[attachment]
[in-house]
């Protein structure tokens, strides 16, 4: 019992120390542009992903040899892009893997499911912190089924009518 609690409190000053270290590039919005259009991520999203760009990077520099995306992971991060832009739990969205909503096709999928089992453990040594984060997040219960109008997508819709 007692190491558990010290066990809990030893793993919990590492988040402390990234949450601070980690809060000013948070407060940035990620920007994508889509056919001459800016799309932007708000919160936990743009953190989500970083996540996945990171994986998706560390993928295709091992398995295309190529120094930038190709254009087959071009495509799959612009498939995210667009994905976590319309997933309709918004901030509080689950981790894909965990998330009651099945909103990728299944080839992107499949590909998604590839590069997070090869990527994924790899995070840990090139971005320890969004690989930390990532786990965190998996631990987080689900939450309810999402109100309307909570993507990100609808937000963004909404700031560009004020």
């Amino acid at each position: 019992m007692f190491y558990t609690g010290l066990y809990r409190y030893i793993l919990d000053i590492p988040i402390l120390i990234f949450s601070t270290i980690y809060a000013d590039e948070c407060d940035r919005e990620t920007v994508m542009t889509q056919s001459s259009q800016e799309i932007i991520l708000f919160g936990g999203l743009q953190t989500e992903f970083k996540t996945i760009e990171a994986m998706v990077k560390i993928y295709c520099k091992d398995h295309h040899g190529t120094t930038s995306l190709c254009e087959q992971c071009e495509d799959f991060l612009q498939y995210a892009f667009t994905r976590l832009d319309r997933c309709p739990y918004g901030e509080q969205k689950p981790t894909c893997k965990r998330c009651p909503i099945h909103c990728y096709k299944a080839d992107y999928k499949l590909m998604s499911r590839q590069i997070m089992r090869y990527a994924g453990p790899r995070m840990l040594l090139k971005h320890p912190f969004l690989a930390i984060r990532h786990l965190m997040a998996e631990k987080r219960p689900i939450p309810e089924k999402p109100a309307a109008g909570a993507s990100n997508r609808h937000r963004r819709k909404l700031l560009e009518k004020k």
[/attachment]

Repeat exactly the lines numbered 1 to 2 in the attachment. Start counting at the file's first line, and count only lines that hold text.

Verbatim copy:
[in-house]
């Protein structure tokens, strides 16, 4: 019992120390542009992903040899892009893997499911912190089924009518 609690409190000053270290590039919005259009991520999203760009990077520099995306992971991060832009739990969205909503096709999928089992453990040594984060997040219960109008997508819709 007692190491558990010290066990809990030893793993919990590492988040402390990234949450601070980690809060000013948070407060940035990620920007994508889509056919001459800016799309932007708000919160936990743009953190989500970083996540996945990171994986998706560390993928295709091992398995295309190529120094930038190709254009087959071009495509799959612009498939995210667009994905976590319309997933309709918004901030509080689950981790894909965990998330009651099945909103990728299944080839992107499949590909998604590839590069997070090869990527994924790899995070840990090139971005320890969004690989930390990532786990965190998996631990987080689900939450309810999402109100309307909570993507990100609808937000963004909404700031560009004020």